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ORIGINAL ARTICLE  EXERCISE PHYSIOLOGY AND BIOMECHANICS 

The Journal of Sports Medicine and Physical Fitness 2021 November;61(11):1464-8

DOI: 10.23736/S0022-4707.20.11815-2

Copyright © 2020 EDIZIONI MINERVA MEDICA

lingua: Inglese

Face Pain Scale and Borg Scale compared to physiological parameters during cardiopulmonary exercise testing

Shinichiro MORISHITA 1 , Atsuhiro TSUBAKI 1, Kazuki HOTTA 1, Tatsuro INOUE 1, Weixiang QIN 1, Sho KOJIMA 1, Jack B. FU 2, Hideaki ONISHI 1

1 Institute for Human Movement and Medical Sciences, Niigata University of Health and Welfare, Niigata, Japan; 2 Department of Palliative, Rehabilitation and Integrative Medicine, MD Anderson Cancer Center, University of Texas, Houston, TX, USA



BACKGROUND: The aim of this study was to investigate the differences between the Face Pain and Borg Scales for rating of perceived exertion (RPE) during cardiopulmonary exercise testing (CPET) in healthy adults, and their relationships with work rate (watts), heart rate (HR), oxygen uptake (VO2), and minute ventilation (VE).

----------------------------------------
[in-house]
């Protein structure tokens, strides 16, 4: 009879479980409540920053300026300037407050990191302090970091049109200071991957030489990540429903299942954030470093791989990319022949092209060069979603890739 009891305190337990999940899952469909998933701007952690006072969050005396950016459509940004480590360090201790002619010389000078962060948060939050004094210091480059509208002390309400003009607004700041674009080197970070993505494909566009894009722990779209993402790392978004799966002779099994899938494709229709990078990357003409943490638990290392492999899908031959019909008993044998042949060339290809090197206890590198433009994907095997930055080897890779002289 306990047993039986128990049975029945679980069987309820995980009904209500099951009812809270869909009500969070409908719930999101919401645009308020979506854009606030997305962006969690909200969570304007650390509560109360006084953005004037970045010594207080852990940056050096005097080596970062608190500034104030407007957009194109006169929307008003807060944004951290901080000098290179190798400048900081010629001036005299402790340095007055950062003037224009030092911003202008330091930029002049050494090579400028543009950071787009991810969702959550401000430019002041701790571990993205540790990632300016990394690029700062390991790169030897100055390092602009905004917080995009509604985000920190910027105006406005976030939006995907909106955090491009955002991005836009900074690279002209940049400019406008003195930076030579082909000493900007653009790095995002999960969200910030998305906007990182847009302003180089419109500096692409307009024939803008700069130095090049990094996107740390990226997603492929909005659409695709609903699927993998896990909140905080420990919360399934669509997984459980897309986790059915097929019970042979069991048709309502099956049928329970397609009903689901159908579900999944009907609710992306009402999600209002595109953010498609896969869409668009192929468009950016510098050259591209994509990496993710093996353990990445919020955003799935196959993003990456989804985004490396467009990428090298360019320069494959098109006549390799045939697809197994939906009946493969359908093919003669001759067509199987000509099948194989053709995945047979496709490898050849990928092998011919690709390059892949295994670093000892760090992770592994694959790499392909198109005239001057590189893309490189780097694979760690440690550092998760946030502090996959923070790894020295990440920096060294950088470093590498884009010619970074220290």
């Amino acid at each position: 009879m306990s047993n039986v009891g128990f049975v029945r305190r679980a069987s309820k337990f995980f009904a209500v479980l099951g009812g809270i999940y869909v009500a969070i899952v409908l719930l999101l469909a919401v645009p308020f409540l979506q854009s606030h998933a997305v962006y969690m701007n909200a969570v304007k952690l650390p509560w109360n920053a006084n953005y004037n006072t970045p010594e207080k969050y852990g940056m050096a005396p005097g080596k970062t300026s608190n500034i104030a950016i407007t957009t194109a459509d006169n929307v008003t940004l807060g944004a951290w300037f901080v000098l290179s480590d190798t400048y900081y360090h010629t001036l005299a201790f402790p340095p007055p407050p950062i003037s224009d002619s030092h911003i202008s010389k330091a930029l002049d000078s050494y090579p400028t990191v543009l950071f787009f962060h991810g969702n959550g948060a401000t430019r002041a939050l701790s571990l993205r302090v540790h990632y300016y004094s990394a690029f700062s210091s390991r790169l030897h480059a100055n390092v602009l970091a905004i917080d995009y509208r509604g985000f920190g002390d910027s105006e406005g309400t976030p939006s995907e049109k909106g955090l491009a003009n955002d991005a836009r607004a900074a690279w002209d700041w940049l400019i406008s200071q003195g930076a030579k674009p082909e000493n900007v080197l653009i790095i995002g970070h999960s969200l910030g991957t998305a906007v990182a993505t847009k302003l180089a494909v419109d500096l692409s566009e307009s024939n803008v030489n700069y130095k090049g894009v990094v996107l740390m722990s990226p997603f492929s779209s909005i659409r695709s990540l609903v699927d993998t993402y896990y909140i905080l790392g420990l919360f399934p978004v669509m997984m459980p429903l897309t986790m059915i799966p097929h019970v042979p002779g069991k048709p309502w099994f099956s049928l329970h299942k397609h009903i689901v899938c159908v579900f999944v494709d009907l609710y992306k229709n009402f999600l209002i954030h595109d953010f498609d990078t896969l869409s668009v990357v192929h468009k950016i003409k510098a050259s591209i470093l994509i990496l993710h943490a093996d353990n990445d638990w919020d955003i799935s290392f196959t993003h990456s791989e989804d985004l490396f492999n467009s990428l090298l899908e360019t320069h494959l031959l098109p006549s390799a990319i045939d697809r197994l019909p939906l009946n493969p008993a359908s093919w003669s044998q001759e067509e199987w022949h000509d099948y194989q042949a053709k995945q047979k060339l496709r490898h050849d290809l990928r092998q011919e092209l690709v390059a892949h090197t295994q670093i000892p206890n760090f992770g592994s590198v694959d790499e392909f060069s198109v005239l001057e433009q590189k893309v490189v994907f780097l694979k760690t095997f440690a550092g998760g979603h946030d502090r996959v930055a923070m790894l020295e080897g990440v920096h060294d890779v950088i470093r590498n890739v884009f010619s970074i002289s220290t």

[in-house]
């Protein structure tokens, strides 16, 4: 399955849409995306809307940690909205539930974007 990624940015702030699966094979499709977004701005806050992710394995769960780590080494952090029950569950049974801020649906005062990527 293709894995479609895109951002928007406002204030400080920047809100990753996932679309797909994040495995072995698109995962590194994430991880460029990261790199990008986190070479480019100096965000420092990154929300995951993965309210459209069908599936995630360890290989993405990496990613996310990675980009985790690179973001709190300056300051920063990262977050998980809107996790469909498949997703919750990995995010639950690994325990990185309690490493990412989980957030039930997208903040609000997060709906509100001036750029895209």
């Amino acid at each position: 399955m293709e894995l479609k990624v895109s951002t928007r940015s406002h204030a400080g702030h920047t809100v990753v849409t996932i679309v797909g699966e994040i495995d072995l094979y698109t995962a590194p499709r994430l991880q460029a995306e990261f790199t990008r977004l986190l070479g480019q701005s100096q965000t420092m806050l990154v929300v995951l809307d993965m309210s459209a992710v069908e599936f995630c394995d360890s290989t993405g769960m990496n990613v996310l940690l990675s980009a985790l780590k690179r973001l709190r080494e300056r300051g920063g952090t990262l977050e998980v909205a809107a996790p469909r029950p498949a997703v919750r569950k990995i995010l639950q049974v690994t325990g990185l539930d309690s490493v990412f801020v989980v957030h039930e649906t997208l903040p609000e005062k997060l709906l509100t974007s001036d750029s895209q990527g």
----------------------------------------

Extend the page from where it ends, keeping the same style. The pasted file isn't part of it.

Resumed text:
METHODS: In this prospective observational study, two experiments were conducted. In Experiment 1, 77 healthy adults were randomly assigned to either the group using the Face Pain Scale (19 men, 18 women) or using the Borg Scale (21 men, 19 women) for the RPE during CPET. In Experiment 2, 40 healthy adults (20 men, 20 women) used both the Face Pain and Borg Scales for the RPE during CPET. In both experiments, CPET was performed on ramp protocols with incremental increases in the work rate by 20 watts/minute. Their responses in terms of watts, HR, VO2, VE, and RPE (assessed using the Face Pain Scale or Borg Scale) were recorded each minute.
RESULTS: There were significant relationships between the two scales and all physiological variables during CPET in 74 out of the 77 participants in Experiment 1 and in all subjects in Experiment 2 (P<0.05). The correlation coefficient of the Face Pain Scale with respect to the physiological parameters was slightly lower than that of Borg Scale in both experiments (P<0.05). The Face Pain Scale had a significant correlation with the Borg Scale during CPET in Experiment 2 (P<0.05).
CONCLUSIONS: The Face Pain Scale may be useful for determining the intensity of exercise in healthy adults, similar to the Borg Scale.


KEY WORDS: Exercise tolerance; Pulmonary ventilation; Rehabilitation

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